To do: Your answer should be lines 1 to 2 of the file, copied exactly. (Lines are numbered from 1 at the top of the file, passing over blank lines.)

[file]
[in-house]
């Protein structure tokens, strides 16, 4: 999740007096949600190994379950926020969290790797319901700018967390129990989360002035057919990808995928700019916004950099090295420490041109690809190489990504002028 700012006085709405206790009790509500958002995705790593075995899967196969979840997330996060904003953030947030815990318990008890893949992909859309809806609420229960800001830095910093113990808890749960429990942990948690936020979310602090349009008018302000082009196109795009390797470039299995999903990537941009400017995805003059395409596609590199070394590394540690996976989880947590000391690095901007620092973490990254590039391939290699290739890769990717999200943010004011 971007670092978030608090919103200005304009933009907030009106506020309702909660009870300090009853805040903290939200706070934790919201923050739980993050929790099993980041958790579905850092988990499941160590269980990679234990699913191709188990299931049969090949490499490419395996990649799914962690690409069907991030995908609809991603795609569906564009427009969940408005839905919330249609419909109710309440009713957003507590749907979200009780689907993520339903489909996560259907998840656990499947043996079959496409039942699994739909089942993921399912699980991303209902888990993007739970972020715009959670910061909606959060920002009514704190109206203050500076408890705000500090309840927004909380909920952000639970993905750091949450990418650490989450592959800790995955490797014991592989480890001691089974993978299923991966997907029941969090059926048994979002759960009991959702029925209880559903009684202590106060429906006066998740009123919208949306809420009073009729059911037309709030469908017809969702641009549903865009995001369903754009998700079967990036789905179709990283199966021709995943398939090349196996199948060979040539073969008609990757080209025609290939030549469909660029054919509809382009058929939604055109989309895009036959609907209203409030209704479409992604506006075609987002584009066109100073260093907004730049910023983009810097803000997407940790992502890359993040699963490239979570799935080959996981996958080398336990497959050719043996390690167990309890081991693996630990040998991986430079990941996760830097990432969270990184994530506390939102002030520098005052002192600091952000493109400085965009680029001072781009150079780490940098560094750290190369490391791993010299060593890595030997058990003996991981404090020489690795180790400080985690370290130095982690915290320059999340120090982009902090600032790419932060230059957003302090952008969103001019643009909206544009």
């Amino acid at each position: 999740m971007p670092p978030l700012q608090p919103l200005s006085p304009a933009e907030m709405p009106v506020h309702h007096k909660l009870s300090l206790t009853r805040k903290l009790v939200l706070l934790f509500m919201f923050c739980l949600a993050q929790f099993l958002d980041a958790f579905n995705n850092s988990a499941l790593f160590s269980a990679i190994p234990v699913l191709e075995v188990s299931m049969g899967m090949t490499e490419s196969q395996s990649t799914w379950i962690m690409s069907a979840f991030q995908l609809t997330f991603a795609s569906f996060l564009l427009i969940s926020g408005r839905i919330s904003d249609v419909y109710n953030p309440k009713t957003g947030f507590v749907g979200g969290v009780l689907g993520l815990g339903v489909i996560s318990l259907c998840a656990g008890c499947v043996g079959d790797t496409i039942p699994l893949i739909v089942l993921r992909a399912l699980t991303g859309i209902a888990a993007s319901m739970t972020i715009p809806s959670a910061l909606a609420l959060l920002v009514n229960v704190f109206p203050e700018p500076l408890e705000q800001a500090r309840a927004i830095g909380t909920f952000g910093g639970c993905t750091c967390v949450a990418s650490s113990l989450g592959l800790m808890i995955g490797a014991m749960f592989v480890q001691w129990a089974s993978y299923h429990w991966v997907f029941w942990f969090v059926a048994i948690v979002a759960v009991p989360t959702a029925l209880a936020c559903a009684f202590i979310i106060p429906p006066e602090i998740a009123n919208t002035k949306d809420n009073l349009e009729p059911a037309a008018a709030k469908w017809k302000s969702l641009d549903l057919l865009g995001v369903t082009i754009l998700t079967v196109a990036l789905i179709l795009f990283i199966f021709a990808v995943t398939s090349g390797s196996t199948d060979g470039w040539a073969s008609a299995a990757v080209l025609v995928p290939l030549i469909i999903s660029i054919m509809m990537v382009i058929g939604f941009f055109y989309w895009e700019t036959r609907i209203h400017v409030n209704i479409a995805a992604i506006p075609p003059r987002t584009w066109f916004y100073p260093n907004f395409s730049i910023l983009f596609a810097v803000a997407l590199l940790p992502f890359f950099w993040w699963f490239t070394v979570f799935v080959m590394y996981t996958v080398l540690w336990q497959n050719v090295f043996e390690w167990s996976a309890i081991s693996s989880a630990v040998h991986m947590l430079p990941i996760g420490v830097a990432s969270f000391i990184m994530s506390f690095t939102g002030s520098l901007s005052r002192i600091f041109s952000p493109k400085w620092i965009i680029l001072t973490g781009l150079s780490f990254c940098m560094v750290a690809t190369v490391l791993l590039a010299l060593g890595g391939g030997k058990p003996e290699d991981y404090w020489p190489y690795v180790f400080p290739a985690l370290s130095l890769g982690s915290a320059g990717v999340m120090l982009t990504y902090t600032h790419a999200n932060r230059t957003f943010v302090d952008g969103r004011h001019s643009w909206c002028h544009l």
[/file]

[in-house]
């Protein structure tokens, strides 16, 4: 999740007096949600190994379950926020969290790797319901700018967390129990989360002035057919990808995928700019916004950099090295420490041109690809190489990504002028 700012006085709405206790009790509500958002995705790593075995899967196969979840997330996060904003953030947030815990318990008890893949992909859309809806609420229960800001830095910093113990808890749960429990942990948690936020979310602090349009008018302000082009196109795009390797470039299995999903990537941009400017995805003059395409596609590199070394590394540690996976989880947590000391690095901007620092973490990254590039391939290699290739890769990717999200943010004011 971007670092978030608090919103200005304009933009907030009106506020309702909660009870300090009853805040903290939200706070934790919201923050739980993050929790099993980041958790579905850092988990499941160590269980990679234990699913191709188990299931049969090949490499490419395996990649799914962690690409069907991030995908609809991603795609569906564009427009969940408005839905919330249609419909109710309440009713957003507590749907979200009780689907993520339903489909996560259907998840656990499947043996079959496409039942699994739909089942993921399912699980991303209902888990993007739970972020715009959670910061909606959060920002009514704190109206203050500076408890705000500090309840927004909380909920952000639970993905750091949450990418650490989450592959800790995955490797014991592989480890001691089974993978299923991966997907029941969090059926048994979002759960009991959702029925209880559903009684202590106060429906006066998740009123919208949306809420009073009729059911037309709030469908017809969702641009549903865009995001369903754009998700079967990036789905179709990283199966021709995943398939090349196996199948060979040539073969008609990757080209025609290939030549469909660029054919509809382009058929939604055109989309895009036959609907209203409030209704479409992604506006075609987002584009066109100073260093907004730049910023983009810097803000997407940790992502890359993040699963490239979570799935080959996981996958080398336990497959050719043996390690167990309890081991693996630990040998991986430079990941996760830097990432969270990184994530506390939102002030520098005052002192600091952000493109400085965009680029001072781009150079780490940098560094750290190369490391791993010299060593890595030997058990003996991981404090020489690795180790400080985690370290130095982690915290320059999340120090982009902090600032790419932060230059957003302090952008969103001019643009909206544009």